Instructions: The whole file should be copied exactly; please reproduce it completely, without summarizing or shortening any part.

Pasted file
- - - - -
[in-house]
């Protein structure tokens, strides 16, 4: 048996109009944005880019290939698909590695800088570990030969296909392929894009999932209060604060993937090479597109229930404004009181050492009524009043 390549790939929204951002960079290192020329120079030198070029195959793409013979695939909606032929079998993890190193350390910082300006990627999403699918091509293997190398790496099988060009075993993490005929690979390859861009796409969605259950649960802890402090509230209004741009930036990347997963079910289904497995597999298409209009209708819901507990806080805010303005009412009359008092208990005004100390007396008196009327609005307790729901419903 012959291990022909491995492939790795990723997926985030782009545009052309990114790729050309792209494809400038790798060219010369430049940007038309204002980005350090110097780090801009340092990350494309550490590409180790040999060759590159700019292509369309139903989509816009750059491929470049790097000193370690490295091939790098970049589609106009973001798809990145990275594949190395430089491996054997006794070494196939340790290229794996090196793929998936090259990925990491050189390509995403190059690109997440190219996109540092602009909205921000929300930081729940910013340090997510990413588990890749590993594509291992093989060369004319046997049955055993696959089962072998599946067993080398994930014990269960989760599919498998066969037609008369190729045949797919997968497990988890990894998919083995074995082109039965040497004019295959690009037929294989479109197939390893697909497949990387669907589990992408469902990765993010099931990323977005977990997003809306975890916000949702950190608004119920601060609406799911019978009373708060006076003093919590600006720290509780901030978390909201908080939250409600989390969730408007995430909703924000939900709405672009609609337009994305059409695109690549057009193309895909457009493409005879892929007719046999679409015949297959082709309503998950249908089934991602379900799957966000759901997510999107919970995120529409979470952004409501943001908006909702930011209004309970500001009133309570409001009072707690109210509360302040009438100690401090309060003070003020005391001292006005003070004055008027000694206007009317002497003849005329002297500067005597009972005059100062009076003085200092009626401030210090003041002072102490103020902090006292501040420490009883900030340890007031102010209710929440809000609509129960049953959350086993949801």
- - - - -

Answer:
[in-house]
């Protein structure tokens, strides 16, 4: 048996109009944005880019290939698909590695800088570990030969296909392929894009999932209060604060993937090479597109229930404004009181050492009524009043 390549790939929204951002960079290192020329120079030198070029195959793409013979695939909606032929079998993890190193350390910082300006990627999403699918091509293997190398790496099988060009075993993490005929690979390859861009796409969605259950649960802890402090509230209004741009930036990347997963079910289904497995597999298409209009209708819901507990806080805010303005009412009359008092208990005004100390007396008196009327609005307790729901419903 012959291990022909491995492939790795990723997926985030782009545009052309990114790729050309792209494809400038790798060219010369430049940007038309204002980005350090110097780090801009340092990350494309550490590409180790040999060759590159700019292509369309139903989509816009750059491929470049790097000193370690490295091939790098970049589609106009973001798809990145990275594949190395430089491996054997006794070494196939340790290229794996090196793929998936090259990925990491050189390509995403190059690109997440190219996109540092602009909205921000929300930081729940910013340090997510990413588990890749590993594509291992093989060369004319046997049955055993696959089962072998599946067993080398994930014990269960989760599919498998066969037609008369190729045949797919997968497990988890990894998919083995074995082109039965040497004019295959690009037929294989479109197939390893697909497949990387669907589990992408469902990765993010099931990323977005977990997003809306975890916000949702950190608004119920601060609406799911019978009373708060006076003093919590600006720290509780901030978390909201908080939250409600989390969730408007995430909703924000939900709405672009609609337009994305059409695109690549057009193309895909457009493409005879892929007719046999679409015949297959082709309503998950249908089934991602379900799957966000759901997510999107919970995120529409979470952004409501943001908006909702930011209004309970500001009133309570409001009072707690109210509360302040009438100690401090309060003070003020005391001292006005003070004055008027000694206007009317002497003849005329002297500067005597009972005059100062009076003085200092009626401030210090003041002072102490103020902090006292501040420490009883900030340890007031102010209710929440809000609509129960049953959350086993949801």